Perhaps the most important soft skill to develop in becoming an autonomous learner is problem-solving. In schools, teachers aim to strike a balance between encouraging students to ask questions and making their way forward independently. As adults, we continue this balancing act: developing problem-solving skills is a lifelong process. 

3. Encourage collaboration 

Autonomous learning isn’t the same as independent learning. While an employee may have identified an area of their work that needs development, they may need to collaborate with others to learn new skills or find answers.  According to the 70:20:10 model for learning and development, 20 percent of knowledge acquisition happens through speaking and interacting with others. Encourage employees to ask questions and speak with their team members about the courses they are taking, or skills they are developing. 

Professional discourse can also be an excellent marker for whether or not employees are both engaged in learning and benefiting from it. Listen in to the informal conversations in the corridors (where appropriate!) and gauge the level of interest. 

4. Make failure a part of the process

Being open to learning something new is about having the confidence to take risks. If you fear failure, you are unlikely to engage with learning, because the risk of not understanding a new concept is high.  When we don’t know how to do something, we need to put ourselves out there to build the skill or find answers. 

Failure and learning from mistakes are all part of this process, and making learners aware of this can be helpful. When those in leadership model and openness to failure and making mistakes, this will filter down to the rest of the organization.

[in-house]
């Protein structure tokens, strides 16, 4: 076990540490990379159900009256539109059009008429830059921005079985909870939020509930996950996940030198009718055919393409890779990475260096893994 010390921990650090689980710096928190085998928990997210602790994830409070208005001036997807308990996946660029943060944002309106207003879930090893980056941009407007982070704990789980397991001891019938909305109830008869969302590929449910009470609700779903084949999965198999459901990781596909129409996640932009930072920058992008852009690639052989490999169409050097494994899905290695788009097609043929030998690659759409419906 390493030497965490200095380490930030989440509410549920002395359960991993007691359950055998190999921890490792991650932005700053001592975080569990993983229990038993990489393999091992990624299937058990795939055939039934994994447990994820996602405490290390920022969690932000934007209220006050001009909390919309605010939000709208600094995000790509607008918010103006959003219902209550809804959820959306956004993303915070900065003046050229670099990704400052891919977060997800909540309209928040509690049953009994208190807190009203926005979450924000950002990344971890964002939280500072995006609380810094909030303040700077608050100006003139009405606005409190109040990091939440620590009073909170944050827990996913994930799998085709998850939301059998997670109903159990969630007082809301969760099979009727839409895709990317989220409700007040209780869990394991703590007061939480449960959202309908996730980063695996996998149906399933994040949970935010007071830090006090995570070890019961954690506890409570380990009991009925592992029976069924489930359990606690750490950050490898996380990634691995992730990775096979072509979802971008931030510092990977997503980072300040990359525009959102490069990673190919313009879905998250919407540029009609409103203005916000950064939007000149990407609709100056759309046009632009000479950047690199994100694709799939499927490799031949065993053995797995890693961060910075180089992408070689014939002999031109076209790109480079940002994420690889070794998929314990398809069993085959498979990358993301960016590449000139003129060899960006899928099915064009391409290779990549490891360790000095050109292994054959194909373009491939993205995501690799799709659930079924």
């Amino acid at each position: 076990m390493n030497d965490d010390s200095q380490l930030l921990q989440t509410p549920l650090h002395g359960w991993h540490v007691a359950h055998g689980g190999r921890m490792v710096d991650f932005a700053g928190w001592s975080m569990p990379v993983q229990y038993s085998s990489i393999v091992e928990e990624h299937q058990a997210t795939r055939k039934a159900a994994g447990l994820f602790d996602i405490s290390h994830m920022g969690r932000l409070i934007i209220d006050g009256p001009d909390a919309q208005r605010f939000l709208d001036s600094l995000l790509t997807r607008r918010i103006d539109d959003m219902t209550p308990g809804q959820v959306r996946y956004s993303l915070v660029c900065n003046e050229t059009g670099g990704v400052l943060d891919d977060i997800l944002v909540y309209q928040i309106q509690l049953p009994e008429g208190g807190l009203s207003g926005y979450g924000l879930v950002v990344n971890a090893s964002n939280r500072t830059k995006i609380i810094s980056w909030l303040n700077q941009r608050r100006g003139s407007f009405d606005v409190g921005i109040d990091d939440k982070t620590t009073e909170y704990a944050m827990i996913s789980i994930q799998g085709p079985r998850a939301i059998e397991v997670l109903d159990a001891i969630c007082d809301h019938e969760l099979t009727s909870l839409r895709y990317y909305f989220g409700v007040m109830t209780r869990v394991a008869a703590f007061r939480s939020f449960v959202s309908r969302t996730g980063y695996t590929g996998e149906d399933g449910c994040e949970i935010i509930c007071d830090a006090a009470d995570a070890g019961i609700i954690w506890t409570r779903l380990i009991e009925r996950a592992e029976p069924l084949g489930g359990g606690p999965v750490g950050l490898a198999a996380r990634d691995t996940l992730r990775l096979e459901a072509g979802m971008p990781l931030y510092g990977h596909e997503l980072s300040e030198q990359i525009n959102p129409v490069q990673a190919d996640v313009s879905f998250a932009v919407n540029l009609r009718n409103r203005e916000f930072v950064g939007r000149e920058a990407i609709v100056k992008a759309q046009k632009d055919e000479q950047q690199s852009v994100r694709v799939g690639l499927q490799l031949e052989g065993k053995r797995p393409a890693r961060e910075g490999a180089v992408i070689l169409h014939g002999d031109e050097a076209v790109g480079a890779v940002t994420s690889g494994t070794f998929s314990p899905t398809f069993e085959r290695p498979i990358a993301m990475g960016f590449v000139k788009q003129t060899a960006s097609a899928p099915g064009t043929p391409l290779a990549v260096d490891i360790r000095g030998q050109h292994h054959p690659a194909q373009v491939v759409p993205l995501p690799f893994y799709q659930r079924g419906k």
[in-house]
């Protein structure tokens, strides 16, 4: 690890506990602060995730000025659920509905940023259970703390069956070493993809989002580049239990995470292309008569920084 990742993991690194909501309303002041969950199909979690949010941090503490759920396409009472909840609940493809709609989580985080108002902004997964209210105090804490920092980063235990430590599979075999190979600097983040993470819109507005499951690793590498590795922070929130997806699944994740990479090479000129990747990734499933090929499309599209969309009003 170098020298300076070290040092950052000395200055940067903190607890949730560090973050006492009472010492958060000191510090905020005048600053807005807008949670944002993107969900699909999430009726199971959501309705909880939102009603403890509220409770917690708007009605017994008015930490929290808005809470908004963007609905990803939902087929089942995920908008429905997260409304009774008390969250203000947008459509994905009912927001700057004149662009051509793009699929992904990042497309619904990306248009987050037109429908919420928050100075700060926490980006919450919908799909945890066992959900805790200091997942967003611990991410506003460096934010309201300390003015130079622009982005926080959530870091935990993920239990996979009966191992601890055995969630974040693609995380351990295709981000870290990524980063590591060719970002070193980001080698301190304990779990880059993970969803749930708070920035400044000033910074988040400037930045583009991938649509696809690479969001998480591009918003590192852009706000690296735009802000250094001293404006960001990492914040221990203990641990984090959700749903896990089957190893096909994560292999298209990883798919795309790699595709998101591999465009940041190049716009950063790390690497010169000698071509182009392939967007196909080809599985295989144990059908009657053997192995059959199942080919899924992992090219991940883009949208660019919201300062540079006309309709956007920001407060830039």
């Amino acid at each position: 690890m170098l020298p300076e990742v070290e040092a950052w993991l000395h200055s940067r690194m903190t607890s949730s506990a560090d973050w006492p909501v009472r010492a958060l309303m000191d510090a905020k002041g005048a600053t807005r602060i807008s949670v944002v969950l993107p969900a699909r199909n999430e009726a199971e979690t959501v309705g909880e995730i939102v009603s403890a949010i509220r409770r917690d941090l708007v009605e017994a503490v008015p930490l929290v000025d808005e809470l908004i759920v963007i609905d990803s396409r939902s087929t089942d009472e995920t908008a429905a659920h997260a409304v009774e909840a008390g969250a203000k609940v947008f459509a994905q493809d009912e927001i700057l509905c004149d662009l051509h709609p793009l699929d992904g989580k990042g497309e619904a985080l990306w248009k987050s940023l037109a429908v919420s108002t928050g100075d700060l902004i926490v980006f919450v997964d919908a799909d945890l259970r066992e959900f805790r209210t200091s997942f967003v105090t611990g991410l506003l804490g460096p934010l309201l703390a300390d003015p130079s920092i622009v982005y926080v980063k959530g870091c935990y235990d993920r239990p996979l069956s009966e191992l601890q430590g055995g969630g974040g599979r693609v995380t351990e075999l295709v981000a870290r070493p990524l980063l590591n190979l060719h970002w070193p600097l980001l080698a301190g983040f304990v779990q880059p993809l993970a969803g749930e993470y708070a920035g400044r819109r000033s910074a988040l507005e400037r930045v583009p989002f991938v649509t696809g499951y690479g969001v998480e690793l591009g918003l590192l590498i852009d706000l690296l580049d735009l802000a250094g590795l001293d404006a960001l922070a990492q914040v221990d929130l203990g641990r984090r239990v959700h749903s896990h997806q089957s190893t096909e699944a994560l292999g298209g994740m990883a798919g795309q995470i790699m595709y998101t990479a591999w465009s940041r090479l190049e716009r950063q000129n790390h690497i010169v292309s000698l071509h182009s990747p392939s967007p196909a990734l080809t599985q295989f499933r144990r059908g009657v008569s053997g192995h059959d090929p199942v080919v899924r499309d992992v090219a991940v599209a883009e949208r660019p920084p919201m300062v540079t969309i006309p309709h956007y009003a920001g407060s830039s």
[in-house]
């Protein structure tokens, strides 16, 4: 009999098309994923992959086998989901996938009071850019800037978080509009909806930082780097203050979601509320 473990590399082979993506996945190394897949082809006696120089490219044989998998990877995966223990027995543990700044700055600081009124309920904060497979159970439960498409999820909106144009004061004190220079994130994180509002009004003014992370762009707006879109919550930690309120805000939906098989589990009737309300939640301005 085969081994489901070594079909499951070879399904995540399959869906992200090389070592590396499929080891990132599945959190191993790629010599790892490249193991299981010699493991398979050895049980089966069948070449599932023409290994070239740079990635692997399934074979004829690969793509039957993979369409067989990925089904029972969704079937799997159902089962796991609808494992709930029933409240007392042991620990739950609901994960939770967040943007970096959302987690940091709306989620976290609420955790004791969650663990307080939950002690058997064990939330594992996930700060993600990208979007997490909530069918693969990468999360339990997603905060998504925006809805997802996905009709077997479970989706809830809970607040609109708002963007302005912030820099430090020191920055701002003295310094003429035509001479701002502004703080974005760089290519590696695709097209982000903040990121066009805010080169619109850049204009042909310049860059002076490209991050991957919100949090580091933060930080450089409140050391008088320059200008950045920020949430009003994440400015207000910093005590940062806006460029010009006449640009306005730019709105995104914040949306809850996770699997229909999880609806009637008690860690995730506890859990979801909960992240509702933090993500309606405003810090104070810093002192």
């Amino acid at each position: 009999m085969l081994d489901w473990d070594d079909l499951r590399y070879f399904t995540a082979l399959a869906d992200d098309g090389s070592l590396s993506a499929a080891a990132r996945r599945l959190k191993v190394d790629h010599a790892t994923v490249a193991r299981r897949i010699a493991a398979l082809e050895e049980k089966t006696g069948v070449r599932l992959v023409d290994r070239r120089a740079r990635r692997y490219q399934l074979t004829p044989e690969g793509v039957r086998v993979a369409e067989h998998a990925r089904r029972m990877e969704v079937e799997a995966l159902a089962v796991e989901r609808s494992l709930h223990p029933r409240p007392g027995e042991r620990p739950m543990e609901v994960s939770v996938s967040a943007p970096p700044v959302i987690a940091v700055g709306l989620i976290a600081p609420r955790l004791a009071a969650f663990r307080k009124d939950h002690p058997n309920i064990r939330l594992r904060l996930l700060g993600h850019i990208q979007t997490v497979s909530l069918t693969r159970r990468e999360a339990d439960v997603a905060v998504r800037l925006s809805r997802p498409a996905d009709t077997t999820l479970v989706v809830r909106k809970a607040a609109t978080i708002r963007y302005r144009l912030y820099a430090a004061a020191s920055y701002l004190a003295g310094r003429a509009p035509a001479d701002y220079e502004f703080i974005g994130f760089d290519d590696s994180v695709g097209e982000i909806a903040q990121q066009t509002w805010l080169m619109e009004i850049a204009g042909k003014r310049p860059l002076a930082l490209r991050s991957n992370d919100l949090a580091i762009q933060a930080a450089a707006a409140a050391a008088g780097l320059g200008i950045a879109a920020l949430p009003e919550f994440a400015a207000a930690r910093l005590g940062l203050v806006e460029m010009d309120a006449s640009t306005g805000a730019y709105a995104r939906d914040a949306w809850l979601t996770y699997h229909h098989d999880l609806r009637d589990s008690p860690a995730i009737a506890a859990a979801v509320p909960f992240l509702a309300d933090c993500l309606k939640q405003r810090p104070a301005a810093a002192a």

5. Provide engaging, personalized content

Personalizing learning is the difference between content being engaging or boring. Content needs to address an individual’s learning needs as accurately as possible, and advancing technology is helping to simplify this process.

If employees have access to learning content that is both engaging and appropriate to their needs, autonomous learning becomes a natural process.  As ideas or questions spring to mind, they will have the necessary tools and information to hand.

If they can select content and develop in areas they have chosen themselves, they will be more motivated and interested in the subject matter. The success of any learning and development strategy rests on how engaged employees are in the process, at it is crucial to keep track of this continually. 

A one stop shop for all things training, Go1 makes it easy to compare the best training options available, and find the right resources for your professional development, compliance and business training needs. 

Encourage your learners to own their personal development training, by giving them the flexibility to search and select courses that reflect their professional interests. This helps your employees take the learning outside of the workplace, so they can access it whenever and wherever they want.

Go1 helps millions of people in thousands of organizations engage in learning that is relevant, effective and inspiring.